Where the Money Goes
Proceeds from Big Time Texas Hunts support public hunting opportunities and wildlife habitat conservation in Texas. If you've entered Big Time Texas Hunts, thank you for helping make Texas one of the best places to hunt in the country. Below are just a few of the projects supported by your entry.
Wildlife Conservation and Management
Big Time Texas Hunts entries have helped fund annual desert bighorn sheep helicopter surveys in West Texas. Monitoring allows wildlife biologists to collect population data, including sex and age ratios and herd health, and identify animals available for relocations or harvest. Currently, desert bighorn sheep have been restored to eleven distinct mountain ranges and areas in Texas where there had been no sheep since their extirpation in the early 1960s.
Food plots are being planted to provide additional resources for white-tailed deer, turkey and other wildlife species at Gus Engeling WMA. At Guadalupe Delta WMA, Big Time Texas Hunts entries also funded a new seed spreader that help expand food plots for dove and other game species.
Feral hogs have been a constant nuisance for both landowners and conservationists. This prolific species destroys $52 million annually in agriculture products and natural resources habitat, damages trees and competes with wildlife species for food. Thanks to Big Time Texas Hunt entries, traps are now in place to help remove hogs at select East Texas WMAs.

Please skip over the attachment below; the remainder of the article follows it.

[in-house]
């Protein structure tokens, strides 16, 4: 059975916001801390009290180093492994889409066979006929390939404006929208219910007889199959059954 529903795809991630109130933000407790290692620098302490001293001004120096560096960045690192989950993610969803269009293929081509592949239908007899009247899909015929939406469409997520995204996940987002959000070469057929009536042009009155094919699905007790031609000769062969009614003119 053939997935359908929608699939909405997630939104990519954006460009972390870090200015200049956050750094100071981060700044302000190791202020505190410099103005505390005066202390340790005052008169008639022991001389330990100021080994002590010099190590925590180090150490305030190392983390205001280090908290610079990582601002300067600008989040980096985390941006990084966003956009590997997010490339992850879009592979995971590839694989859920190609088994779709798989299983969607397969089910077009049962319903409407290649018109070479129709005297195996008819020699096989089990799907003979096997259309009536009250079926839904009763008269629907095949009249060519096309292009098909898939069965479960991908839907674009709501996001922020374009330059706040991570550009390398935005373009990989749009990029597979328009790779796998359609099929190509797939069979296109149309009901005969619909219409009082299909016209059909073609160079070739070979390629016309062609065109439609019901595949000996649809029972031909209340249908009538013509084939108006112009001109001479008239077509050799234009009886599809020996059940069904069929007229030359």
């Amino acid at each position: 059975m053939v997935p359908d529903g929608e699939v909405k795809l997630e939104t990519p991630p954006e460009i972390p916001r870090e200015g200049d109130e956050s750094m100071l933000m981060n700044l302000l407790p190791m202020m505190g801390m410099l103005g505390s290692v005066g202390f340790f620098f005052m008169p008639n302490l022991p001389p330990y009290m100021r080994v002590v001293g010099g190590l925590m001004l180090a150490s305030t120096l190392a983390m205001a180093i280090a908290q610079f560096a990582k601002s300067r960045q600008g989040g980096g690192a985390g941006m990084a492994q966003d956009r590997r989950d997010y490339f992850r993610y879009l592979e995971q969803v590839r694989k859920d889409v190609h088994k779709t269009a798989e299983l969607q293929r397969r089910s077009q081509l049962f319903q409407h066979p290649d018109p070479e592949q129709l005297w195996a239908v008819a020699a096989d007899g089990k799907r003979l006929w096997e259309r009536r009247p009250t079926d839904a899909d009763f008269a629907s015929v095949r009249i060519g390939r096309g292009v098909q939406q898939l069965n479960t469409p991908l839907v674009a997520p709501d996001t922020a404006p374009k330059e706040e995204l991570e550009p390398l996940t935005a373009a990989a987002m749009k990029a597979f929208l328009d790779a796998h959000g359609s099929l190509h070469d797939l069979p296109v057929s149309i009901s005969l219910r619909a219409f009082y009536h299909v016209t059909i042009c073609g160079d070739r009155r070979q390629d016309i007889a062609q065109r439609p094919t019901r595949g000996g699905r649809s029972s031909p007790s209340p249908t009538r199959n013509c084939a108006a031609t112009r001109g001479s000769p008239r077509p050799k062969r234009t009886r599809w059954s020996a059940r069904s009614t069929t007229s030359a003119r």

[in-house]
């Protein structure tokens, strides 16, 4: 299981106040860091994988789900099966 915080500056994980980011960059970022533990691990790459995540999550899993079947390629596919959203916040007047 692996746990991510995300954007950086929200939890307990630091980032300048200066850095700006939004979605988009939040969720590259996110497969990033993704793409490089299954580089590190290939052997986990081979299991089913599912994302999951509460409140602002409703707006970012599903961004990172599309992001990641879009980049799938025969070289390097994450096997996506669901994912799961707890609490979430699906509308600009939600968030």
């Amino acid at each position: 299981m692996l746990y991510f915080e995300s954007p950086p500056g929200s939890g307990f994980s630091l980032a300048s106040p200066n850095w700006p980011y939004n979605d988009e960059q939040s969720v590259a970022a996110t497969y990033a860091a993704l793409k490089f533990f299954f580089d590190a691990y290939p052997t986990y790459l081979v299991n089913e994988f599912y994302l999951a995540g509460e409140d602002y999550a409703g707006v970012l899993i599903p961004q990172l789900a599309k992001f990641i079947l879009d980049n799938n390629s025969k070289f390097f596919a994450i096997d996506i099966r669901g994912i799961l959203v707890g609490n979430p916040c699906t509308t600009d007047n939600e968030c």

Giant Cane Control
Wildlife biologists at Black Gap WMA are working to remove and control Giant Cane, an invasive species plaguing Texas rivers. This highly invasive grass can grow to over 20 feet high, blocking access for hunters, and consumes large quantities of water, forcing native species out. Giant cane is also a fire hazard and its shallow roots lead to bank erosion. Removal will improve hunter access and the quality of wildlife and vegetation in the WMA.
Control efforts are underway at Yoakum Dunes WMA
for shin oak, Matador WMA for prickly pear and
Elephant Mountain WMA for juniper. As these species are removed, bunchgrasses and other
native plants can thrive. These native grasses and plants provide quality foraging and fawning habitat for mule deer and pronghorn. Lesser prairie chicken, northern
bobwhite and scaled quail also benefit with additional cover to nest and raise their young.
Healthy populations of big game and bird populations will hopefully lead to even more hunting opportunities for future visitors.
Native Grass Reseeding
Tawakoni WMA is clearing trees and replanting 20 acres of native grasses to support native game species.
Gus Engeling WMA is mulching vegetation to decrease the dense woody understory and increase native grass openings.
Public Hunting Opportunities
Hunt Camp Expansions
Sierra Diablo WMA is building new camp shelters for public hunters and Pat Mayse WMA is expanding their check station and camping areas with improved road access. This coming year, at James E. Daughtrey WMA, hunters can enjoy new fire rings and picnic tables after their day in the field.
New Hunting Blinds
Thanks to Big Time Texas Hunts entries, hunters can now access new and improved equipment at check stations at the following WMAs: Richland Creek, Gus Engeling, Big Lake Bottom, Keechi Creek, Chaparral and J.D. Murphee.
Online Draw System Enhancements
Thanks to system enhancements, hunters can now purchase a stand-by hunting permit by credit card at any WMA with internet access. Also new this year, groups of hunters can apply and be drawn for APH postcard hunts through the online draw system.